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Green Globe: Belarus plans to nix clean energy incentives in favor of nuclear


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Green Globe: Belarus plans to nix clean energy incentives in favor of nuclear

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Electrical power poles on the outskirts of Baranovichi, Belarus. The country has adopted a target to cut its imports 70% of primary energy consumption by 2035, down from 85% in 2017.
Source: Associated Press

Belarus is likely to phase out incentives initially designed to encourage renewable energy development, signaling to the industry that it is turning its attention to nuclear to diversify its energy mix.

The country's energy minister, Viktor Karankevich, told the Belarusian Telegraph Agency that technology advances and a decline in investing in clean energy installations suggests that the government can reduce development incentives.

"I am confident we will be able to strike a balance of interests of producers and consumers. It is a strategic task for us," he said Oct. 9.

According to Climatescope, an initiative from U.K. Aid and Bloomberg New Energy Finance, renewable energy makes up 2% of Belarus' installed power capacity of 9,120 MW, while natural gas dominates the rest of the country's domestic energy generation. Belarus has set a target to obtain 6% of its power from clean energy sources by 2035. In recent years, however, the country has focused on building a 2,400-MW nuclear plant in order to reduce its reliance on imported energy and natural gas.

"In 2015 the Council of Ministers introduced annual capacity addition limits for renewable energy in a sign that the government is more focused on its large commitments in the nuclear sector," according to Climatescope. "Access to finance, red tape and high costs also continue to hold back Belarus's renewable energy market."

Mexico's Grupo Bimbo SAB de CV, the world's largest baking company, became the first firm in Latin America to join the RE100, an international group of major corporations that have committed to using 100% renewable electricity.

In an Oct. 3 news release, Grupo Bimbo said its goal is to power its global operations using 100% renewable energy by 2025. The company will use a variety of methods to directly and indirectly procure clean energy, including power purchase agreements, renewable energy certificates and investing in on-site distributed generation.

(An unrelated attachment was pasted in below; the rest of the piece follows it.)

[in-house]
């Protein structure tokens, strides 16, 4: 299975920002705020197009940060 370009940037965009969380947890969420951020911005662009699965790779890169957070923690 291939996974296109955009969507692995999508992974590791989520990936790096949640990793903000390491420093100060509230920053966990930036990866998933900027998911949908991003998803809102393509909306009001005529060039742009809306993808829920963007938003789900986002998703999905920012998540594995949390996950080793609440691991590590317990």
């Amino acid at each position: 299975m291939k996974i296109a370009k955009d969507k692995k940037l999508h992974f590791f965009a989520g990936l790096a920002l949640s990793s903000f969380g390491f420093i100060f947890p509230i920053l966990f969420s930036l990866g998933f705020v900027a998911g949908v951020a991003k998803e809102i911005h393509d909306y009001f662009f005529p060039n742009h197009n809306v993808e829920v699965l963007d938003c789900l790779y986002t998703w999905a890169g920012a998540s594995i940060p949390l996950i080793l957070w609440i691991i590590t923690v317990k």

"Our commitment to convert our operation to 100% renewable energy is a major step toward our purpose of building a sustainable, highly productive and deeply humane company," Daniel Servitje, Grupo Bimbo's president and CEO, said in a statement. "Having operations in 32 countries, this is a challenge we assume with the clear conviction and responsibility to contribute to a better planet for present and future generations."

Non-utility customers have become a larger source of demand for clean energy developers, with nearly 11,000 MW in corporate procurement deals announced in the U.S. alone since 2013. Industry analysts expect the trend to grow as corporations power data centers and other operations with renewable generation while requiring suppliers to make similar clean-energy commitments.

Spain's government has approved a royal decree to expand the country's renewable energy usage, including a provision to remove a 7% tax on electricity generation from solar.

According to pv magazine, Spain's Minister of the Ecological Transition Teresa Ribera issued the decree on Oct. 5 as part of a plan to support community renewable energy projects and remove barriers that discourage cooperative energy projects and residential solar PV systems.

The new emphasis on renewable energy is also sparking interest from companies. Poland-based investment management and development firm Sun Investment Group CEO Deividas Varabauskas said in an Oct. 5 statement that Spain's decree is "extremely positive" news, making it an attractive new market.

"We are very interested in seeing how their positive shift towards renewable energy goes," he said.

Even before the regulatory changes, solar photovoltaic was expected to lead growth in Spain's energy mix. The government estimated in April 2018 that solar will account for more than 43% of total power installations by 2030.


* NLC India Ltd. and Coal India Ltd. will partner to invest $1.6 billion to build 3,000 MW of solar in India.

* Canadian Solar Inc. sees the European Union as the next hot solar market amid turmoil and tariffs in the U.S. and China.

* Blackstone Group LP is launching a new business that will invest "hundreds of millions of dollars" in renewable energy assets across Middle East and North Africa, including Egypt, Jordan and Morocco, according to The Financial Times.

* In South Africa, there is concern that the government may stall renewable energy project tenders for another three years, Recharge reports.

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